What Makes a Good Leader?

Whats the difference between a strong leader and a weak one?
Image labeled for reuse by Wikipedia

What’s the difference between a strong leader and a weak one? Image labeled for reuse by Wikipedia

Everyone has been in a situation where they’ve had to listen someone they didn’t want to listen to, not in a sense of a kindergartner not wanting to do the homework their teacher assigned, but where they did not trust and respect the person in charge.

Such as the terrible boss that everyone listens to because they’re afraid of getting fired.

These are situations where people do not lead, but control. Where people only follow their “leader” because they have authority over them. However, there are bountiful amounts of leaders who are followed willingly, where they have truly earned the trust and respect of their followers.

So how can we weave out the strong leaders from the weak ones?

Who would the average person be more likely to follow, the one who has their own interests as their top priority, or the one who has the interest of the entire group?

Trick question, it’s actually both.

The goals of the leader should be aligned with those of the group. The leader is the person within the group who the people choose to listen to because they believe that they will know how to handle the situation most effectively. The leader, of course, is chosen due to a demonstration of skills that are admired by their peers, such as strength, intelligence, and work ethic.

However, individual skills aren’t enough. The skill that truly matters is how well they can direct the group, which means utilizing the skills of all their individual followers.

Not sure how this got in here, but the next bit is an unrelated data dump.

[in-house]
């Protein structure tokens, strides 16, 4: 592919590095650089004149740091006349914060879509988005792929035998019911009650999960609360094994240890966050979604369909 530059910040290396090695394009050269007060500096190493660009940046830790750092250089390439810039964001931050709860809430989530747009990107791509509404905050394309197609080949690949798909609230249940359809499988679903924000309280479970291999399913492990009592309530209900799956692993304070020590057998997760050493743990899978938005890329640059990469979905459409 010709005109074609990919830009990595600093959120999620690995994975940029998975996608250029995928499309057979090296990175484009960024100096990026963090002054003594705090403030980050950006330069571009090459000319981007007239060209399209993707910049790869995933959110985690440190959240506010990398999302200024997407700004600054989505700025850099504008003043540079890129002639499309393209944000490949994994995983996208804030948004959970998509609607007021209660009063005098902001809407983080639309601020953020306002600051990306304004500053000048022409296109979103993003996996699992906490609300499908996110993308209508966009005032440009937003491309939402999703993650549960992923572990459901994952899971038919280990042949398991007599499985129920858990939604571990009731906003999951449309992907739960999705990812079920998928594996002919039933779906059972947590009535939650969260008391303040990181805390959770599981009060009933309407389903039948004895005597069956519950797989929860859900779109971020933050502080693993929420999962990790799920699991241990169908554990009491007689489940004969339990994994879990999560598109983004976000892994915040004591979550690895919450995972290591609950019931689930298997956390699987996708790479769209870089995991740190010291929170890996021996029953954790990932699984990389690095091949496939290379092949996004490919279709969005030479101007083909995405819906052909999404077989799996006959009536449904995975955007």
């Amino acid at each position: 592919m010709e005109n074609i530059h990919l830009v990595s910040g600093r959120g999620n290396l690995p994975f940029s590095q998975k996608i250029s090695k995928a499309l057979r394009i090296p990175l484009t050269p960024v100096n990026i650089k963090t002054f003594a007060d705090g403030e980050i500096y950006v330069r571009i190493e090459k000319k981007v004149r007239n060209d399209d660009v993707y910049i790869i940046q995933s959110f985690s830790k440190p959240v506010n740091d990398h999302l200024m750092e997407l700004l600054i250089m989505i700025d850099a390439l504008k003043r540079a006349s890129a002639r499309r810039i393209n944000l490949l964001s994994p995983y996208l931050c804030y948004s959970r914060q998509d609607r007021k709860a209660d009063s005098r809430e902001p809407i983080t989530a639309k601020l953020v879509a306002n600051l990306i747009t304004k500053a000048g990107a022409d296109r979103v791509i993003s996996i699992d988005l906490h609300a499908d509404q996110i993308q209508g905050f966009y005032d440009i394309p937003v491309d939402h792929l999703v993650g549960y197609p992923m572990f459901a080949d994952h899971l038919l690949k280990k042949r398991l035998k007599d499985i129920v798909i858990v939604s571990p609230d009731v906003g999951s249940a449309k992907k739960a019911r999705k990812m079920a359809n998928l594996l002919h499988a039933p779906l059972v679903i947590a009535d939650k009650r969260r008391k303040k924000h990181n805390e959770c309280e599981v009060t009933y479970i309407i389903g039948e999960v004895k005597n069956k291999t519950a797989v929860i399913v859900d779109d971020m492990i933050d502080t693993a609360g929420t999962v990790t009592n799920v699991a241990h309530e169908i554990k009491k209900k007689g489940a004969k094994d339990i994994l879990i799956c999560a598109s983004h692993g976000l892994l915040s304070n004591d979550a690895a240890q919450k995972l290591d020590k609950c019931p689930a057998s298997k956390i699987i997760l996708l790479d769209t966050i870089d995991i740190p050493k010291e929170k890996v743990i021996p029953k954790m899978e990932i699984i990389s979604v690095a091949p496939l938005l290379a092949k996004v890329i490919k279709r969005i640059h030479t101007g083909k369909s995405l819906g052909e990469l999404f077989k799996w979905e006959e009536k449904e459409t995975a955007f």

“The most important quality (in my opinion) of great leader is that they listen to their team. Not just any kind of listening—they are active listeners,” said business teacher Aly Johnson. “They listen to their peers, their subordinates, and their bosses. They don’t need to agree with everything they hear, but great leaders engage with their team in this way.”

Engage their team, as in, their entire team. Sometimes a group may run into the issue of having a liability in the group, such as a slacker in a group project, or a slow runner on a track team. A good leader knows how to deal with the person in a way that will boost them to be better.

A company founded by Charlie Kim known as Next Jump uses a policy which states that employees cannot be fired because they do a bad job. Instead, they will be coached to do a better job, and guided to help them achieve a better work ethic and more effective work.

Now, this doesn’t mean to baby the group. A leader who tries to act like everyone’s friend rather than their leader gains no respect. It’s like when riding a horse. It’s important to care for the horse, but it’s essential to let it know that the rider is in charge, otherwise the horse will walk over him them.

On the flip side, the worst type of leader is one who controls rather than leads, as stated earlier. A person who rules with threats and punishment also gains no respect, and will always end up getting turned on by the group.

The best type of leader is, again, the person who guides the group. The person who best knows how to utilize everyone’s skills to operate at maximum efficiency.

If you’re wondering how to improve those skills, Johnson might have some advice.

“If you want to become a better leader, find a mentor. Study them, watch them in action,” said Johnson. “Then, when you are in a leadership position, ask for feedback! Not just from your boss, but also your peers, your team, your clients, etc.”

Becoming someone who inspires others to follow them takes time, but with practice, anyone can lead a group to greatness.